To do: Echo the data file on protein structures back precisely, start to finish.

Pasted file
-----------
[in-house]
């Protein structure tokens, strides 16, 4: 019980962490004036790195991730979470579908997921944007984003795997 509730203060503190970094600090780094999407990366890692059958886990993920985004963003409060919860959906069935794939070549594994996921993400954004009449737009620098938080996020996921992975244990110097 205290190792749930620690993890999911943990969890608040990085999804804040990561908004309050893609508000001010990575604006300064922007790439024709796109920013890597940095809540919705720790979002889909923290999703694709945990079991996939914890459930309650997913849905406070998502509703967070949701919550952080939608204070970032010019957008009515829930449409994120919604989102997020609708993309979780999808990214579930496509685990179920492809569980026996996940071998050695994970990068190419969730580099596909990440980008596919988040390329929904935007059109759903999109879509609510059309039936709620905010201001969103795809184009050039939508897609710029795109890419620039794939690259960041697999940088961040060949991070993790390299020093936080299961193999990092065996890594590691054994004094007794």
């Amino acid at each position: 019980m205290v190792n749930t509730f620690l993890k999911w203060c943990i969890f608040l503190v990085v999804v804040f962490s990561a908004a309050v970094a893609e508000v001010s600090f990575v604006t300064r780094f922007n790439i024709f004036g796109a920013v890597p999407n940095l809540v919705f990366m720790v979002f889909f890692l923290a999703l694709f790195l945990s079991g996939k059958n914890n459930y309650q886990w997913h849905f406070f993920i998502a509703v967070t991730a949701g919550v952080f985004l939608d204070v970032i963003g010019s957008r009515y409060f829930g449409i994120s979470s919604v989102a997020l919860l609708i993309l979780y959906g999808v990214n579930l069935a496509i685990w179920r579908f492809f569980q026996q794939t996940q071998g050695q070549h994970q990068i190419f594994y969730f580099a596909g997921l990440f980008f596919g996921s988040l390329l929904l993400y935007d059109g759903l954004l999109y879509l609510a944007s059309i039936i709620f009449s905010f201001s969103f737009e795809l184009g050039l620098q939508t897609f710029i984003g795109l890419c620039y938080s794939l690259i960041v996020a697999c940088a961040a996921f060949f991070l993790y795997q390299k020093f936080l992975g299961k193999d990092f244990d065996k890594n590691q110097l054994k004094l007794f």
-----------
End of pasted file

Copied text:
[in-house]
């Protein structure tokens, strides 16, 4: 019980962490004036790195991730979470579908997921944007984003795997 509730203060503190970094600090780094999407990366890692059958886990993920985004963003409060919860959906069935794939070549594994996921993400954004009449737009620098938080996020996921992975244990110097 205290190792749930620690993890999911943990969890608040990085999804804040990561908004309050893609508000001010990575604006300064922007790439024709796109920013890597940095809540919705720790979002889909923290999703694709945990079991996939914890459930309650997913849905406070998502509703967070949701919550952080939608204070970032010019957008009515829930449409994120919604989102997020609708993309979780999808990214579930496509685990179920492809569980026996996940071998050695994970990068190419969730580099596909990440980008596919988040390329929904935007059109759903999109879509609510059309039936709620905010201001969103795809184009050039939508897609710029795109890419620039794939690259960041697999940088961040060949991070993790390299020093936080299961193999990092065996890594590691054994004094007794």
């Amino acid at each position: 019980m205290v190792n749930t509730f620690l993890k999911w203060c943990i969890f608040l503190v990085v999804v804040f962490s990561a908004a309050v970094a893609e508000v001010s600090f990575v604006t300064r780094f922007n790439i024709f004036g796109a920013v890597p999407n940095l809540v919705f990366m720790v979002f889909f890692l923290a999703l694709f790195l945990s079991g996939k059958n914890n459930y309650q886990w997913h849905f406070f993920i998502a509703v967070t991730a949701g919550v952080f985004l939608d204070v970032i963003g010019s957008r009515y409060f829930g449409i994120s979470s919604v989102a997020l919860l609708i993309l979780y959906g999808v990214n579930l069935a496509i685990w179920r579908f492809f569980q026996q794939t996940q071998g050695q070549h994970q990068i190419f594994y969730f580099a596909g997921l990440f980008f596919g996921s988040l390329l929904l993400y935007d059109g759903l954004l999109y879509l609510a944007s059309i039936i709620f009449s905010f201001s969103f737009e795809l184009g050039l620098q939508t897609f710029i984003g795109l890419c620039y938080s794939l690259i960041v996020a697999c940088a961040a996921f060949f991070l993790y795997q390299k020093f936080l992975g299961k193999d990092f244990d065996k890594n590691q110097l054994k004094l007794f």